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Tuesday, June 25, 2024

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Taking stock of the push for Universal Education Savings Accounts

TSD education columnist Curtis Weathers

The push for Universal Education Savings Accounts or ESAs in Tennessee is heating up.

Universal Education Savings Accounts (ESAs) are a relatively recent development in the educational choice landscape in the United States.

ESAs are state-funded accounts that families can use to pay for various educational expenses, including private school tuition, tutoring, and educational materials.

The history of ESAs in Tennessee is marked by legal controversies and ongoing debates about the role of public and private funding in education.

The state’s experience mirrors the broader national conversation about the balance between expanding educational choices for families and supporting our public education systems.

Eligibility for ESAs varies by state. In states that have such laws, ESAs are available to all students, regardless of income or special needs status.

In Tennessee, however, ESAs are available only to students zoned to attend a public school in Memphis-Shelby County Schools, Metro Nashville Public Schools, Hamilton County Schools, or a school in the Achievement School District (ASD).

Tennessee Gov. Bill Lee wants to expand the program beyond just those three school districts by offering public money for private schooling statewide, regardless of family income.

Last week, the Governor introduced the Tennessee Education Freedom Scholarship Act, which could allow students in Tennessee to attend any school, private or public, of their choosing.

The governor’s proposal would provide scholarships next school year, worth about $7,000 each, to 20,000 students.

According to the governor’s office, “10,000 grants will be reserved for students whose families’ incomes are below 300% of the federal poverty level, students with disabilities, and those who are eligible for the existing Education Savings Accounts pilot program. The remaining 10,000 slots will be made available to any student currently entitled to attend a public school.”

After the first year, Gov. Lee said the plan will expand to include “all Tennessee students entitled to attend a public school, prioritizing currently enrolled students, low-income, and public-school students if demand exceeds available funding.”

The governor’s new proposal would make choice a reality for every Tennessee family and child. The grants could be used at any private school and for most home school programs as well.

The governor’s plan still must be approved by the state legislature. Tennessee would be the ninth state in the U.S. to pass such legislation.

From a parent’s perspective, the combination of charter schools and private school vouchers or education savings accounts to support broader school choice is a huge plus.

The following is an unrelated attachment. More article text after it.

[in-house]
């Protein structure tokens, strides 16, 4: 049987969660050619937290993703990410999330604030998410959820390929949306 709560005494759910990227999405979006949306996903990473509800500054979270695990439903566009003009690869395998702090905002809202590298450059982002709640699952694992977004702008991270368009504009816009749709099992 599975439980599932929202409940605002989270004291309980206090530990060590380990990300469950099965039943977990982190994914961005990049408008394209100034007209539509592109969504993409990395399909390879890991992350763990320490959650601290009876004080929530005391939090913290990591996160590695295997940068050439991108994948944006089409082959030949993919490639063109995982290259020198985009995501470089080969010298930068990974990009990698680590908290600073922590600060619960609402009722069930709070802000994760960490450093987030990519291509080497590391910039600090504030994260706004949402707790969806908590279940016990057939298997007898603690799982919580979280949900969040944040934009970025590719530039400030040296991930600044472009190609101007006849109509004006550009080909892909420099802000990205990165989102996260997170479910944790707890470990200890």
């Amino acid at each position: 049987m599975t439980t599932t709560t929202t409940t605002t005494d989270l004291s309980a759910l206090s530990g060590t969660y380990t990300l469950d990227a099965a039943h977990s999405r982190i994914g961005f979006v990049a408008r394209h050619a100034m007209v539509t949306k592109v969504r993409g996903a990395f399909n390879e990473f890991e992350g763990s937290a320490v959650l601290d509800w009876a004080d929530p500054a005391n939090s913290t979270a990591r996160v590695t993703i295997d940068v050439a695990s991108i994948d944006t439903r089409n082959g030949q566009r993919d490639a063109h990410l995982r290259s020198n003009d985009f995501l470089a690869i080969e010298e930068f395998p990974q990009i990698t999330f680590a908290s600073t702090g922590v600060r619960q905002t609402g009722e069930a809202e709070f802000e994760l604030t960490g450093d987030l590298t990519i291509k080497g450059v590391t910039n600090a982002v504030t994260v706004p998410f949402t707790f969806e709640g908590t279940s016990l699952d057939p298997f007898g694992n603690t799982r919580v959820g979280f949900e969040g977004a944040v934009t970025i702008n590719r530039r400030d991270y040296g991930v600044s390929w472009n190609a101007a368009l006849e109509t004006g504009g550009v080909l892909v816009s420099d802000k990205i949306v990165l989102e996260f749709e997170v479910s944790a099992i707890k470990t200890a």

As a parent, I support the idea of using my tax dollars to send my child to whatever school I choose, whether it is a public charter school, a private school, or even for homeschooling.

However, there are some unintended consequences that need to be taken into consideration as this process moves forward.

Taking taxpayer dollars to fund private school tuition statewide would divert much-needed resources from already underfunded public schools.

This proposal, in fact, could do great harm to public education in Tennessee and other states with similar laws.

Memphis-Shelby County Schools, for example, is looking at cutting up to $150 million in next year’s budget.

The governor’s proposal would surely entice more students to leave district schools for private or other educational alternatives, which would invite even deeper cuts to future budgets.

Some advocates believe ESAs can help improve education by making public schools compete with private schools for students in a free market environment.

As a former charter school principal, I always felt the tug and pressure of free market competition for students in our school system.

Each year, we competed vigorously with both private and other charter schools for students to fill our seats.

Don’t get me wrong. I am a staunch advocate for the expansion of school choice in our state – the broader the menu of “quality” choices, the greater the benefits for our children.

With the continued growth of charter schools and now the expanded availability of private school vouchers, parents have a growing menu of high-quality schools from which to choose for their children’s education.

I’m concerned about the damage that can be done on our way to this new normal in public education.

Public schools will have to offer better educational services and safer spaces for learning and be more accountable to parents to compete with publicly funded private schools.

Yes, that’s right, I know, it sounds weird: publicly funded private schools.

Who could have imagined we’d be seeing the emergence of government-subsidized private school tuition used in the manner we’re seeing it unfold today?

This type of funding system should be monitored closely. Safeguards must be put in place to track how these students and families are being supported and strengthen; accountability measures to ensure funds are being utilized appropriately.

The future of ESAs is uncertain. The debate will continue for years to come. However, it is clear that ESAs are a growing trend in school choice and are likely to play an increasingly significant role in American education for years to come.

So, hold on to your hats, we are on the verge of the most sweeping change in K-12 education policy in decades, and it’s going to be a very bumpy ride.

 

(Follow me, TSD’s education columnist, on Twitter @curtisweathers. Email me at curtislweathers@gmail.com.)

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